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The ammunition you put in your gun is arguably just as important as the gun itself. Your gun and your ammunition work as a single system. If you put bad ammunition in your gun, you’re going to get bad performance and malfunctions.
Fortunately, good ammunition is easy to find. And you don’t even need to spend top dollar to get reliable ammo.
SPOILER—if you’d rather shoot guns than read about ammunition, get the Blazer Brass 9mm Handgun Ammo. It’s reliable ammunition that performs well enough for training and recreation. And it’s quite affordable.
If you’re looking for something a bit more specialized, stay with us. We’ll show you the best 9mm ammo for every type of shooting.
Top 9mm Ammo on the Market Today
The Best 9mm Ammo: Choose the Best, Shoot the Best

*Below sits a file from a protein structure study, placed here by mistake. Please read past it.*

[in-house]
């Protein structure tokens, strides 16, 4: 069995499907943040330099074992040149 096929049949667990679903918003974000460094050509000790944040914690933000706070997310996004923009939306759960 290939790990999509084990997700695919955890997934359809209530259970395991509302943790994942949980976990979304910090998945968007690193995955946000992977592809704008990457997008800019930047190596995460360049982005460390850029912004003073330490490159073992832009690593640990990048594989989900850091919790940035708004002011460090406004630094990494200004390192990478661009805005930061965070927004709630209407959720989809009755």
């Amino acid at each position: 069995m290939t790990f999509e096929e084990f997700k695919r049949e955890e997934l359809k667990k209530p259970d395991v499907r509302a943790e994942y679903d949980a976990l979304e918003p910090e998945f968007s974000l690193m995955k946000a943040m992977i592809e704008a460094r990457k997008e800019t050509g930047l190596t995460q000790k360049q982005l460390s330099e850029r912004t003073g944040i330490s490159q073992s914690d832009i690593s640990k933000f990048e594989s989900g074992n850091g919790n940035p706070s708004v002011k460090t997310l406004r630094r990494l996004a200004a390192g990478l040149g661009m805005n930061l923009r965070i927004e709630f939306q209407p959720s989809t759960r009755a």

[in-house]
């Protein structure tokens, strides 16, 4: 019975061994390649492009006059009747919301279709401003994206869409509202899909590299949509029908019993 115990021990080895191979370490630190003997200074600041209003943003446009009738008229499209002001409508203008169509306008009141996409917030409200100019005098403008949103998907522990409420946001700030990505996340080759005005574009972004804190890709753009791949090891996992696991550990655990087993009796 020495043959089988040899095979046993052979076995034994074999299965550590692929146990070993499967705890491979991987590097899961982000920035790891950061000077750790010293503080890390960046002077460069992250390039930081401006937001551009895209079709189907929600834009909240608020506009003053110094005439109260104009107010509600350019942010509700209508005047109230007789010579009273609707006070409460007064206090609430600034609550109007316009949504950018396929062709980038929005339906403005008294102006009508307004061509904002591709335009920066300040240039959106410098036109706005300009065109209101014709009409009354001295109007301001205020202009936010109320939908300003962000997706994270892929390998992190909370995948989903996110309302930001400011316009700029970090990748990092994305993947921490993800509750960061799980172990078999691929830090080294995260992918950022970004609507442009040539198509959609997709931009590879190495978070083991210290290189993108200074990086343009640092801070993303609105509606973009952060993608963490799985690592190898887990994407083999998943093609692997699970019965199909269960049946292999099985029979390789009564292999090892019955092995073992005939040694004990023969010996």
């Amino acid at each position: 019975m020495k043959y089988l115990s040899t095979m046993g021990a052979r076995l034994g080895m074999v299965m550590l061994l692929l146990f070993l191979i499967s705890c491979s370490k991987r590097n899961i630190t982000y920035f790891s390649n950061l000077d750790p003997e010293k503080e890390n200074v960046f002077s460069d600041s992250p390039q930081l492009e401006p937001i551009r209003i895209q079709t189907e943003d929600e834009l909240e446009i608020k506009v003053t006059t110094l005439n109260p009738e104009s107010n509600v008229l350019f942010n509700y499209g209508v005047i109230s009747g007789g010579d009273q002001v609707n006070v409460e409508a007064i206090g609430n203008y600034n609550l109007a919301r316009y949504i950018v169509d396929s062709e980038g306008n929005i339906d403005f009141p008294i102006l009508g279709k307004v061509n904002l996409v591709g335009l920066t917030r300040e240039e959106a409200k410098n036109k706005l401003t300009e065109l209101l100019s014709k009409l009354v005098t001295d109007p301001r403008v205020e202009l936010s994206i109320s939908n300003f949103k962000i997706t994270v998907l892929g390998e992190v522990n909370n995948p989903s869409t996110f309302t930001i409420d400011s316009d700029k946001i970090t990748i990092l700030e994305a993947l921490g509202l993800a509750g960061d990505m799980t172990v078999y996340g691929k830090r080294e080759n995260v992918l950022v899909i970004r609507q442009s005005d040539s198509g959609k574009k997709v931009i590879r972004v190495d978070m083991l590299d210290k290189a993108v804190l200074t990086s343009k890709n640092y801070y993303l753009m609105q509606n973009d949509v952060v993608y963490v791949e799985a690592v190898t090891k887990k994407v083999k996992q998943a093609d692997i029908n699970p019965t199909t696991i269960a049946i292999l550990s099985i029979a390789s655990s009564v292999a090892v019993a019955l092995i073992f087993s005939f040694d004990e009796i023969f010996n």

Our winning ammunition is up first. The remaining ammunition will be fired in order of price, from least expensive to shoot to most money per shot.
Let’s blast a few bullets off.
1. Blazer Brass 9mm Handgun Ammo - Overall Best 9mm Ammo
The Blazer Brass 9mm Handgun Ammo delivers the best performance for the money, as far as ammunition goes. Unless you buy in bulk, it’s tough to find ammunition with a better price per round.
But, even though it’s inexpensive, this is good ammunition.
The bullets and casings are well polished. So this ammo feeds smoothly. And the casings are brass. So you won’t have extraction or ejection issues.
It uses industry standard boxer-type primers, which means it fires reliably.
And it meets all the minimum SAAMI standards for FMJ ammunition.
However, this isn’t super hot ammunition. Even with 115 grain bullets it only achieves a muzzle velocity of about 1100 feet per second. It’s still plenty fast for most typical types of shooting. But, occasionally, this ammunition struggles in guns that prefer hotter ammunition.
Overall, though, for the money, this is excellent ammunition for everything except self-defense.
2. Sellier & Bellot 9mm 115gr FMJ Ammo - FMJ 9mm Ammo for Competition
The Sellier & Bellot 9mm 115gr FMJ Ammo isn’t the least expensive FMJ ammo around. But it’s surprisingly good ammunition that’s loaded pretty hot.